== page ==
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This week’s unemployed claim

The number of Americans applying for unemployment benefits increased more than expected last week as the country continues to struggle with the economic effects of the coronavirus pandemic.

The initial week’s unemployment claims amounted to 1.3 million for the week ending July 11, the Ministry of Labor said on Thursday. Economists in demand by the Dow Jones expected a pressure of 1.25 million.

It was also the 1

6th straight week where the first receivables amounted to at least 1 million. Continued receivables – which relate to those who receive benefits for at least two consecutive weeks – amounted to 17.33 million in the week of 4 July.

“There are clear signs that long-term damage is starting to increase, with permanent layoffs starting to climb and the flow of workers from employment to unemployment still high,” said Michael Pearce, senior U.S. economist at Capital Economics, in a note. “In addition, in the absence of a vaccine, the need for ongoing physical distance will prevent a complete recovery.”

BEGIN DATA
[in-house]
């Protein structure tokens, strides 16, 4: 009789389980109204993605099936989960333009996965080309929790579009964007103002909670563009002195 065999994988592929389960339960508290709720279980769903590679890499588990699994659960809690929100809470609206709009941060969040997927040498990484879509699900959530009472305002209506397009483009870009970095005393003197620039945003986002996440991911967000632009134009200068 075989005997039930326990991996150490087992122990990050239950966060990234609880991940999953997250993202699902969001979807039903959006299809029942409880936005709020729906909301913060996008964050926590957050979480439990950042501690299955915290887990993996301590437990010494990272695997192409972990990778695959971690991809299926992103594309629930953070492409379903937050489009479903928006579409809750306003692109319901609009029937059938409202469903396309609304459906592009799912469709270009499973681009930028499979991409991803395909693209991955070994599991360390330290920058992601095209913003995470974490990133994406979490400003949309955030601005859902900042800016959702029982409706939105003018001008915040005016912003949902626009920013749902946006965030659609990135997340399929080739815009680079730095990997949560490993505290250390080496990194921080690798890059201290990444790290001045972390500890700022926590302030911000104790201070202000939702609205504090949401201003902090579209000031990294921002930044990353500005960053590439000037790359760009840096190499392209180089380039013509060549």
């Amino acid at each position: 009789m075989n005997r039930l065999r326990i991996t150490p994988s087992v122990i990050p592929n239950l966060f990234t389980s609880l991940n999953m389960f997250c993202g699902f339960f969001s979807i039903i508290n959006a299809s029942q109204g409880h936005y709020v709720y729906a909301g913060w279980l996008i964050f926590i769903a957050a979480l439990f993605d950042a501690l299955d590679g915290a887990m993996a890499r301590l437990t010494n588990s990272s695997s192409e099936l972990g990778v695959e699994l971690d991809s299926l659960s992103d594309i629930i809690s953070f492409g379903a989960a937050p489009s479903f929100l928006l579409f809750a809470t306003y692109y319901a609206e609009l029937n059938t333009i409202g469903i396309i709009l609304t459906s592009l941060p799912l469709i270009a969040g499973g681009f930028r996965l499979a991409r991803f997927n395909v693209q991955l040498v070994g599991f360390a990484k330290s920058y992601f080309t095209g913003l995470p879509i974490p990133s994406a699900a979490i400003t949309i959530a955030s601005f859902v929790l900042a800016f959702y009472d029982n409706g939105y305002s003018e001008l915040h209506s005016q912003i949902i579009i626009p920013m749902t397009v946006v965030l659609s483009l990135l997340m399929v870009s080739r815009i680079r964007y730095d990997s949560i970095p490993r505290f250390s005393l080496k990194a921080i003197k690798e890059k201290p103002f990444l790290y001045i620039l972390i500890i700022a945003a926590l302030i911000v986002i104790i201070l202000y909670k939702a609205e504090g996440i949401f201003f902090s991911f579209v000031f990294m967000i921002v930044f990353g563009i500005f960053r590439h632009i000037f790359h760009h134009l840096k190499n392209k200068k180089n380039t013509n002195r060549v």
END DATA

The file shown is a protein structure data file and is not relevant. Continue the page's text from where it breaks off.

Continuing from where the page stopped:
These staggering unemployment rates come as the United States struggles to contain the coronavirus outbreak, especially in states such as Florida, California, Texas and Arizona. Nearly 3.5 million cases have been confirmed in the United States, according to Johns Hopkins University.

In Texas, Gov. Greg Abbott went with a growing number of governors who demanded that their state constituencies wear masks in public. Florida is facing a shortage of ICU beds and Arizona has set a record for hospital beds used. California recently reversed some of its reopening efforts in the midst of another peak in the Covid case.

The initial claims filed in Texas and Florida last week amounted to more than 100,000 in each state, the Department of Labor said. In California, more than 200,000 workers applied for benefits, the vast majority of any state. More than 30,000 Arizona workers also filed initial claims.

Companies such as American Airlines also warn employees about the potential for massive cuts. The airline told employees that they expect to be overestimated by more than 20,000 people this fall.

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